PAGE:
On average, people continually employed spend approximately 100,000 hours at work during their adult lives. Harassment in the workplace for any portion of that time is both illegal and detrimental to productivity, efficiency, and morale.
The word “harass” is defined as, “to annoy continually; to create an unpleasant or hostile situation for esp. by one’s verbal or physical conduct.” “Harassment” is the noun form. The ability to determine what is harassment versus corrective criticism by supervisors is critical for both employees and employers.
Types of Harassment
Several types of harassment can exist in the general workplace. Targeted behavior or comments that are detrimental to mentally, emotionally, or physically safe work environments might be harassment, based on the following criteria:
Sexual Harassment. The most common type found, sexual harassment is most often directed toward women, but it does cross gender lines. Both males and females can be either victim or instigator. Unwanted comments regarding anatomy, appearance, and solicitation of sexually intimate behavior and actual physical contact constitute sexual harassment. Voiced or implied threats surrounding work conditions, continued employment, or advancement in the organization if sexual contact is not granted is sexual harassment. Sexual harassment is the most common type found in the workplace.
Racial. Whether toward an individual or a group, detrimental comments or actions regarding race constitutes harassment. Examples include race comparisons of ability, education or intelligence, appearance, or inferiority.
Ethnic/National Origin. Very similar to racial harassment, the detrimental behavior is targeted to ethnic groups or individuals regardless of skin color.
Religious. Negative comments or behavior regarding a particular religious faith, credo, or practice.
Age. Unfortunately, harassment and discrimination regarding age, particularly older employees, has increased.
Disability. Negative comments or behavior towards an individual or group that are differently abled. Comments can be regarding special procedures or allowances or the right to work.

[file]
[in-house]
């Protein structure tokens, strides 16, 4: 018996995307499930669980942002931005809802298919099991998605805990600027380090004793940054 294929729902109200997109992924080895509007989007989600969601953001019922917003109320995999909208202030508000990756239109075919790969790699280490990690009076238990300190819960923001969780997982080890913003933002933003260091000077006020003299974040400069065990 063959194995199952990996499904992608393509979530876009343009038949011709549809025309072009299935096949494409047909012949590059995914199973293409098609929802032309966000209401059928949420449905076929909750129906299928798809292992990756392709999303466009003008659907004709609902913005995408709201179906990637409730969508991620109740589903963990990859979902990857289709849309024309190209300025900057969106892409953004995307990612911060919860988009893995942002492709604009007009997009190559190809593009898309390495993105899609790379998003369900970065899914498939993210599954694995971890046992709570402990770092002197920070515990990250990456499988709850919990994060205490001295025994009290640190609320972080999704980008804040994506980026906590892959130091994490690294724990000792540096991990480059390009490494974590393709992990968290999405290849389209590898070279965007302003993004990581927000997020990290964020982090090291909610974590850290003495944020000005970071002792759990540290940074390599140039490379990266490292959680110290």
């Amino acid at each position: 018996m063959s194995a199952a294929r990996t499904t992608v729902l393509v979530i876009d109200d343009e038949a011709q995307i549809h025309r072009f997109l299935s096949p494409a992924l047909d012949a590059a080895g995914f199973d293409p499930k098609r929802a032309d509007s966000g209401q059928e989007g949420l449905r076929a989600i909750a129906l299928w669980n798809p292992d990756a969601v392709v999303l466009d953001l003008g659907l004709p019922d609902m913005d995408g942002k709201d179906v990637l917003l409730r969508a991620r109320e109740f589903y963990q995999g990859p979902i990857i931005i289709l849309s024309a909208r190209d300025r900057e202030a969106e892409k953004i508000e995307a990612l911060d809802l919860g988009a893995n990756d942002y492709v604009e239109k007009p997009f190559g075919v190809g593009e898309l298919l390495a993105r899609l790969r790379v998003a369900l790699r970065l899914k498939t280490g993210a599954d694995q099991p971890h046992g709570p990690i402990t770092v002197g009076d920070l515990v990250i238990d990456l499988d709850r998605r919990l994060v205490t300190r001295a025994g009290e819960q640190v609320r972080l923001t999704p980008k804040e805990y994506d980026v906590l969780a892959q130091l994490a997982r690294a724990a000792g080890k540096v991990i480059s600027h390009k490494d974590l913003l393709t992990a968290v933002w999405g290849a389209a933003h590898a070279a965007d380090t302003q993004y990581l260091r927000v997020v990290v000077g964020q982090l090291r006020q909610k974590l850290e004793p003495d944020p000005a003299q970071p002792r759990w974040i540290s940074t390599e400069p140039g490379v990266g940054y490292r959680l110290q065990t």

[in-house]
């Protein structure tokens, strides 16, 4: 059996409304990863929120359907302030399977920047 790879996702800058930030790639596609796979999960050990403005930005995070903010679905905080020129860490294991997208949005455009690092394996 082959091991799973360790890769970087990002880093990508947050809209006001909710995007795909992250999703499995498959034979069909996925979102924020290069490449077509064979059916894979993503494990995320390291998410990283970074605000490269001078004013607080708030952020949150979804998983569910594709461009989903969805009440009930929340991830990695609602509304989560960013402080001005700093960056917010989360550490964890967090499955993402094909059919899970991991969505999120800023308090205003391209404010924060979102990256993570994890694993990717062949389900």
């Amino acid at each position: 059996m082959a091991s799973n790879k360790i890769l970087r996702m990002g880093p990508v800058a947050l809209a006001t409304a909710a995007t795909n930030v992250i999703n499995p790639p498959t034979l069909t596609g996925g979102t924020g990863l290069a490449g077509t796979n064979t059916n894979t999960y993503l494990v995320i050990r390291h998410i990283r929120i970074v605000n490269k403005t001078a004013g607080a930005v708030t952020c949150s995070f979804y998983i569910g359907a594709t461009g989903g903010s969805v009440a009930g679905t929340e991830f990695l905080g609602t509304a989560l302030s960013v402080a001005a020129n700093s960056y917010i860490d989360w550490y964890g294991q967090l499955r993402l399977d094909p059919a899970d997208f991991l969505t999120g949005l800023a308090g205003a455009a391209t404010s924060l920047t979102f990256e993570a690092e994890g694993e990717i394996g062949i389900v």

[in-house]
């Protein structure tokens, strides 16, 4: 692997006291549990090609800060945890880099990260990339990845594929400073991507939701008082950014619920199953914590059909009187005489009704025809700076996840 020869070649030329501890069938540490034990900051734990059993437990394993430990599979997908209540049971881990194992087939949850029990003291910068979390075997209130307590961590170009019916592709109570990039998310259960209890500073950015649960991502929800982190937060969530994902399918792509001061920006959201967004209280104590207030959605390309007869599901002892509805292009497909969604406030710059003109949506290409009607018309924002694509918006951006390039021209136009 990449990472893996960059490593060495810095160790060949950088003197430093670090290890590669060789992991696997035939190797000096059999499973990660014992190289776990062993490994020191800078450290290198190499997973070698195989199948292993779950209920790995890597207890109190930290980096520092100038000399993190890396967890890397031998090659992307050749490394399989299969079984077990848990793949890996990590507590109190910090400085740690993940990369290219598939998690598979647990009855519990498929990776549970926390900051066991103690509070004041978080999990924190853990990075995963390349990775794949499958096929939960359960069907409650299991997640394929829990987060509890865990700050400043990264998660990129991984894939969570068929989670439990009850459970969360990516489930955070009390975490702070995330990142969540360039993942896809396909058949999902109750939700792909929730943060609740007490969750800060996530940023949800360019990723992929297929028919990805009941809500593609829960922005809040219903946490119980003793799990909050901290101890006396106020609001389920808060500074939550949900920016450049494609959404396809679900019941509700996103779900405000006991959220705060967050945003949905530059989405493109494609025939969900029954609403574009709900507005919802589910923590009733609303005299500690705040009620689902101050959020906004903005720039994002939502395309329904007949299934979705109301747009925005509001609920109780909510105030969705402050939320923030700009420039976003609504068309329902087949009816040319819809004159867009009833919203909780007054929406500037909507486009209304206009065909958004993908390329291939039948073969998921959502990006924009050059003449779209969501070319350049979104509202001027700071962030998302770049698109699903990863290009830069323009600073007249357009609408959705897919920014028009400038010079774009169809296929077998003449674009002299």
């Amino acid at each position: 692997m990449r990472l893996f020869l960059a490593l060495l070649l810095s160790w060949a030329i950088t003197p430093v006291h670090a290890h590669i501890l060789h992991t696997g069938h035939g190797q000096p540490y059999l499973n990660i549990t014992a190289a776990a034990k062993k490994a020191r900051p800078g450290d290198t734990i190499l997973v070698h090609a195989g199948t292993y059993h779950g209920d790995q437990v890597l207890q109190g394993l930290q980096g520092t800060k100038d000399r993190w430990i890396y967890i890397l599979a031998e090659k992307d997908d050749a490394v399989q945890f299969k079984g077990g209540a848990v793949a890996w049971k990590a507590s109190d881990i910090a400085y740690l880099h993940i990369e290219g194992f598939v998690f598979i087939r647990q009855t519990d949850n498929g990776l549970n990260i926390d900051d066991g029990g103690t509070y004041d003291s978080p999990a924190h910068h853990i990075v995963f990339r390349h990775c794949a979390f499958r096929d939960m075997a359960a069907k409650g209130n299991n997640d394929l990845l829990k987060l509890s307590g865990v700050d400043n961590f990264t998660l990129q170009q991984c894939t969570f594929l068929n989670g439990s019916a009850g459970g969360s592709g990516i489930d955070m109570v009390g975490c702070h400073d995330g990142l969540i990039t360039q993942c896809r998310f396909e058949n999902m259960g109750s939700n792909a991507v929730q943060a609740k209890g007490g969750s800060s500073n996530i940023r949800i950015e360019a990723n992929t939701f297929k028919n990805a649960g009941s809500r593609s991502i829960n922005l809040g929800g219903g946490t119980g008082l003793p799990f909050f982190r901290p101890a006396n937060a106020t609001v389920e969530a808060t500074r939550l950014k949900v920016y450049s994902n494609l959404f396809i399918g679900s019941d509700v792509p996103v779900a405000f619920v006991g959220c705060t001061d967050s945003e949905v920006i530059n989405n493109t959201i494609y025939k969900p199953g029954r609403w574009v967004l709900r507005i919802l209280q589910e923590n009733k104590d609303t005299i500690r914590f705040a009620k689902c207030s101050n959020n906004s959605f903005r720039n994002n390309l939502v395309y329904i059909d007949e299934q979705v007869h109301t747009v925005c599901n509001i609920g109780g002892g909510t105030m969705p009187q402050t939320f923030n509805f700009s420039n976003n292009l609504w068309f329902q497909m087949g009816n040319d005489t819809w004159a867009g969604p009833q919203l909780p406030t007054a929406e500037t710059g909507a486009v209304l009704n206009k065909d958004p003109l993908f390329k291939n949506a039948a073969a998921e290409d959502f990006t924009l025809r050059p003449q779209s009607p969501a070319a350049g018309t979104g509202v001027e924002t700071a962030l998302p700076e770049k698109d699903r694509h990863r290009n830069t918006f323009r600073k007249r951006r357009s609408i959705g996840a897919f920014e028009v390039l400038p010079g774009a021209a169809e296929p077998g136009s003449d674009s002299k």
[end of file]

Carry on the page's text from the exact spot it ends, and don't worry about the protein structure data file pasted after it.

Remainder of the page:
Marital Status. Any marital status-single, divorced, widowed, or domestic partnership-can be harassment, if protected by legal statute.
Language. The employee’s ability or inability to speak English has become a protected category. The right to work does not depend on the language spoken but in the legal authority through either citizenship or legal alien status with a work visa.
Whistle-Blower. Relatively new to a protected status, no detrimental action can be taken against someone, because he or she reports a business or individual within a business environment of wrongful acts. That retaliatory action or behavior constitutes harassment.
Verbal. While all harassment can be verbal, this “other” category specifically pertains to verbal harassment not included in the above categories. Verbal abuse or harassment can entail constant, detrimental comments meant to degrade someone else, often a co-worker, with the intent of belittlement or reduction in self- or public esteem.
The two key elements in any type of harassment are “unwanted” and “continued” behavior. If no one requests stopping the behavior or comments or if the behavior does not continue, legally no harassment of any type exists. Single instances or comments toward an individual or group may be in bad taste and show poor judgment, but they do not constitute harassment in the workplace.
Quote: “Any pattern of behavior that based on gender that causes an employee discomfort may constitute sexual harassment.”
Source: Michael G. Aamodt Industrial/Organizational Psychology
Quote: “As with any sexual harassment plaintiff, locking down the plaintiff’s testimony early in the case serves the essential function of preventing the plaintiff from adding-to, fabricating, or ‘remembering’ new types of harassment as the law suit progresses.”
Source: Litigating the Sexual Harassment Case Matthew B. Schiff, Linda C. Kramer, American Bar Association. Tort and Insurance Practice Section
Carlson, Howard C.. “Quality of Life Work Model.” Education & Training 23.4 (1993): 99-100. Emerald. Web. 26 June 2010.
“Harassment.” US EEOC Home Page. N.p., n.d. Web. 28 June 2010. <http://www.eeoc.gov/laws/practices/harassment.cfm>
Merriam, Websters. Websters Ninth New Collegiate Dictionary. 9Rev Ed ed. Springfield: Merriam-Webster+ Inc, 2009. Print.
Appleby, Gavin S.. Harassment and Discrimination: And Other Workplace Landmines (Entrepreneur Legal Guides). 1 ed. Irvine, CA: Entrepreneur Press, 2007. Print.